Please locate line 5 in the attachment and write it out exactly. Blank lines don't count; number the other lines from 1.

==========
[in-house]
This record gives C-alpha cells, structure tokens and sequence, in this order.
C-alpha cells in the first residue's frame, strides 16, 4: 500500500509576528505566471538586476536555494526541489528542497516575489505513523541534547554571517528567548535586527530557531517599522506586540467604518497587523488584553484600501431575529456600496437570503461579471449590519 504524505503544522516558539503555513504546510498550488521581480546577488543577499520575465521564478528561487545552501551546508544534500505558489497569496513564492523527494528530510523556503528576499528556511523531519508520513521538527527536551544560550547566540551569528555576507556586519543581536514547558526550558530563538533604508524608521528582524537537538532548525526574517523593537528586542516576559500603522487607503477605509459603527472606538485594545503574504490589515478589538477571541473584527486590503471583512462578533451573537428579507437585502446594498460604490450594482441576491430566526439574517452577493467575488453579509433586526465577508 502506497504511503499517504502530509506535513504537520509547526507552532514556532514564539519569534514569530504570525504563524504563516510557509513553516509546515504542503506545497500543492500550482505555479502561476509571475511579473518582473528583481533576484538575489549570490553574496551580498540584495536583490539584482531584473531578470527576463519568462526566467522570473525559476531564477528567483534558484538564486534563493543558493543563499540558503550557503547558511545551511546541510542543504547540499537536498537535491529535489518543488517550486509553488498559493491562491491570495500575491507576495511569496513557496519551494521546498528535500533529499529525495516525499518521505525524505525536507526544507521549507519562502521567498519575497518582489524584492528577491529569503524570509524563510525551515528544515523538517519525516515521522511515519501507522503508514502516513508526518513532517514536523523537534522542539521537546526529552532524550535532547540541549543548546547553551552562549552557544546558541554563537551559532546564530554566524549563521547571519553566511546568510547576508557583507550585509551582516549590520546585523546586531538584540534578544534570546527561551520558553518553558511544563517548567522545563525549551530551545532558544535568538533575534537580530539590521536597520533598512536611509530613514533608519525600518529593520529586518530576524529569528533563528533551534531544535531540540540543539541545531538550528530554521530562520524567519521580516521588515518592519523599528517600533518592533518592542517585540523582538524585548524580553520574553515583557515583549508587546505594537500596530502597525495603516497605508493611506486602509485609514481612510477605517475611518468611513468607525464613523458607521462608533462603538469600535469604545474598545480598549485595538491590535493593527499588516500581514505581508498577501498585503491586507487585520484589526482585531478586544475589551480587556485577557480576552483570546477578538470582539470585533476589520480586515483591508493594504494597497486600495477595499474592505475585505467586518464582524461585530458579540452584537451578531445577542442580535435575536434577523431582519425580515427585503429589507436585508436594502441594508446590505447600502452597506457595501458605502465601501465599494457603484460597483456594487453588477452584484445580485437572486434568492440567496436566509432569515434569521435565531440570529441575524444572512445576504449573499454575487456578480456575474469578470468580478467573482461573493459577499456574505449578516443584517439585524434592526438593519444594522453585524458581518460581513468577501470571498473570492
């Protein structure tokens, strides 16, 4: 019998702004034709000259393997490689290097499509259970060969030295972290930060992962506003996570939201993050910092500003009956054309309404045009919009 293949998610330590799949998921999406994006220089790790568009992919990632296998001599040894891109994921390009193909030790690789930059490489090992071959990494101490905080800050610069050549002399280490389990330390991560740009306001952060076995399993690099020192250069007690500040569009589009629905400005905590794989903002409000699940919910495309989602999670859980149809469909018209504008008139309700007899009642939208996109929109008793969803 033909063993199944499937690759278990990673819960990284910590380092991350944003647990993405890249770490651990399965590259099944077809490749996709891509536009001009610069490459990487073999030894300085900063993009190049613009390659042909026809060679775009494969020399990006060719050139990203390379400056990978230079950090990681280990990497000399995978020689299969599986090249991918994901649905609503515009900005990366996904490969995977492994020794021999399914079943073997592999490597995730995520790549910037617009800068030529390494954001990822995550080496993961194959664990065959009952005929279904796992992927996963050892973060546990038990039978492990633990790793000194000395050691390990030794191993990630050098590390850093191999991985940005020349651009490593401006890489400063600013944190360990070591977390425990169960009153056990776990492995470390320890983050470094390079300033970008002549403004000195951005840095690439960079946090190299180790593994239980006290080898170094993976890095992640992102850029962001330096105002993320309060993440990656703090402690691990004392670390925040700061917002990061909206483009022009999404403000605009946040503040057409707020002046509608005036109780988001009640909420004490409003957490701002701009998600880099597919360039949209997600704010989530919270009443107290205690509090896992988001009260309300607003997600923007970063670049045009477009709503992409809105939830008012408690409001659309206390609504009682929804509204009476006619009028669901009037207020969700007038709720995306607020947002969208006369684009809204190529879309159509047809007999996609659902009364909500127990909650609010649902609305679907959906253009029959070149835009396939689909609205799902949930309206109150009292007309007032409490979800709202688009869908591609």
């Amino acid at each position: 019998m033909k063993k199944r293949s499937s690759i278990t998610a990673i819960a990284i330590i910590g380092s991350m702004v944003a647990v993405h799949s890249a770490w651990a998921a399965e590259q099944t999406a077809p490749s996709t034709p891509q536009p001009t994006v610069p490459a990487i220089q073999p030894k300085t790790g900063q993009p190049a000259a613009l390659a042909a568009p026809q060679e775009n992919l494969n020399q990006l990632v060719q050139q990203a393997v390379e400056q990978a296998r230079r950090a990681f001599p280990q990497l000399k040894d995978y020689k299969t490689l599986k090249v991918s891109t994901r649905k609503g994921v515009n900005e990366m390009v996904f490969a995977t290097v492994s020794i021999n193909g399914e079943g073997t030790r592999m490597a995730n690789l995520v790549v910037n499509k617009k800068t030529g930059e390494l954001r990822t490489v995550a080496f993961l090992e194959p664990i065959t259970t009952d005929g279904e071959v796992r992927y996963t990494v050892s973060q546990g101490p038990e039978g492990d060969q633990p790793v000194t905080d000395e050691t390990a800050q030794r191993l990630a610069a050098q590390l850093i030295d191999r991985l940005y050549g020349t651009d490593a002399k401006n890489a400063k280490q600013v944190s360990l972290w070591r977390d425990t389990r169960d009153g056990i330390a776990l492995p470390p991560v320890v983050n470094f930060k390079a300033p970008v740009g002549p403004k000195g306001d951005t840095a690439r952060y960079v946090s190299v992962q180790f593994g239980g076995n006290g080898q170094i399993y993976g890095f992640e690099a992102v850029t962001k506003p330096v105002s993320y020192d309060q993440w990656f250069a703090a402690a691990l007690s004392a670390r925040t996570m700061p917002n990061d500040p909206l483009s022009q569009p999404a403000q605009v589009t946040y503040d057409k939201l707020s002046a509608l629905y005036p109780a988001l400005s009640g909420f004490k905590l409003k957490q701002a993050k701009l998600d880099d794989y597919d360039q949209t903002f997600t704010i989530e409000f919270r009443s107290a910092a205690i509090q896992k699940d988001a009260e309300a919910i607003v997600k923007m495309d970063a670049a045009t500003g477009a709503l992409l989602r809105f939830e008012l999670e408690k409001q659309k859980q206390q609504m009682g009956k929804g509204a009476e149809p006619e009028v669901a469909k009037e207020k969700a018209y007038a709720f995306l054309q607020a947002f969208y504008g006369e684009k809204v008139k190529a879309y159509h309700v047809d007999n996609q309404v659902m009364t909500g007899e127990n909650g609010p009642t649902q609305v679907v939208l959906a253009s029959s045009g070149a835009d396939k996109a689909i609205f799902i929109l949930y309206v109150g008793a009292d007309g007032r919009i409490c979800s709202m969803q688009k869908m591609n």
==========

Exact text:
């Amino acid at each position: 019998m033909k063993k199944r293949s499937s690759i278990t998610a990673i819960a990284i330590i910590g380092s991350m702004v944003a647990v993405h799949s890249a770490w651990a998921a399965e590259q099944t999406a077809p490749s996709t034709p891509q536009p001009t994006v610069p490459a990487i220089q073999p030894k300085t790790g900063q993009p190049a000259a613009l390659a042909a568009p026809q060679e775009n992919l494969n020399q990006l990632v060719q050139q990203a393997v390379e400056q990978a296998r230079r950090a990681f001599p280990q990497l000399k040894d995978y020689k299969t490689l599986k090249v991918s891109t994901r649905k609503g994921v515009n900005e990366m390009v996904f490969a995977t290097v492994s020794i021999n193909g399914e079943g073997t030790r592999m490597a995730n690789l995520v790549v910037n499509k617009k800068t030529g930059e390494l954001r990822t490489v995550a080496f993961l090992e194959p664990i065959t259970t009952d005929g279904e071959v796992r992927y996963t990494v050892s973060q546990g101490p038990e039978g492990d060969q633990p790793v000194t905080d000395e050691t390990a800050q030794r191993l990630a610069a050098q590390l850093i030295d191999r991985l940005y050549g020349t651009d490593a002399k401006n890489a400063k280490q600013v944190s360990l972290w070591r977390d425990t389990r169960d009153g056990i330390a776990l492995p470390p991560v320890v983050n470094f930060k390079a300033p970008v740009g002549p403004k000195g306001d951005t840095a690439r952060y960079v946090s190299v992962q180790f593994g239980g076995n006290g080898q170094i399993y993976g890095f992640e690099a992102v850029t962001k506003p330096v105002s993320y020192d309060q993440w990656f250069a703090a402690a691990l007690s004392a670390r925040t996570m700061p917002n990061d500040p909206l483009s022009q569009p999404a403000q605009v589009t946040y503040d057409k939201l707020s002046a509608l629905y005036p109780a988001l400005s009640g909420f004490k905590l409003k957490q701002a993050k701009l998600d880099d794989y597919d360039q949209t903002f997600t704010i989530e409000f919270r009443s107290a910092a205690i509090q896992k699940d988001a009260e309300a919910i607003v997600k923007m495309d970063a670049a045009t500003g477009a709503l992409l989602r809105f939830e008012l999670e408690k409001q659309k859980q206390q609504m009682g009956k929804g509204a009476e149809p006619e009028v669901a469909k009037e207020k969700a018209y007038a709720f995306l054309q607020a947002f969208y504008g006369e684009k809204v008139k190529a879309y159509h309700v047809d007999n996609q309404v659902m009364t909500g007899e127990n909650g609010p009642t649902q609305v679907v939208l959906a253009s029959s045009g070149a835009d396939k996109a689909i609205f799902i929109l949930y309206v109150g008793a009292d007309g007032r919009i409490c979800s709202m969803q688009k869908m591609n």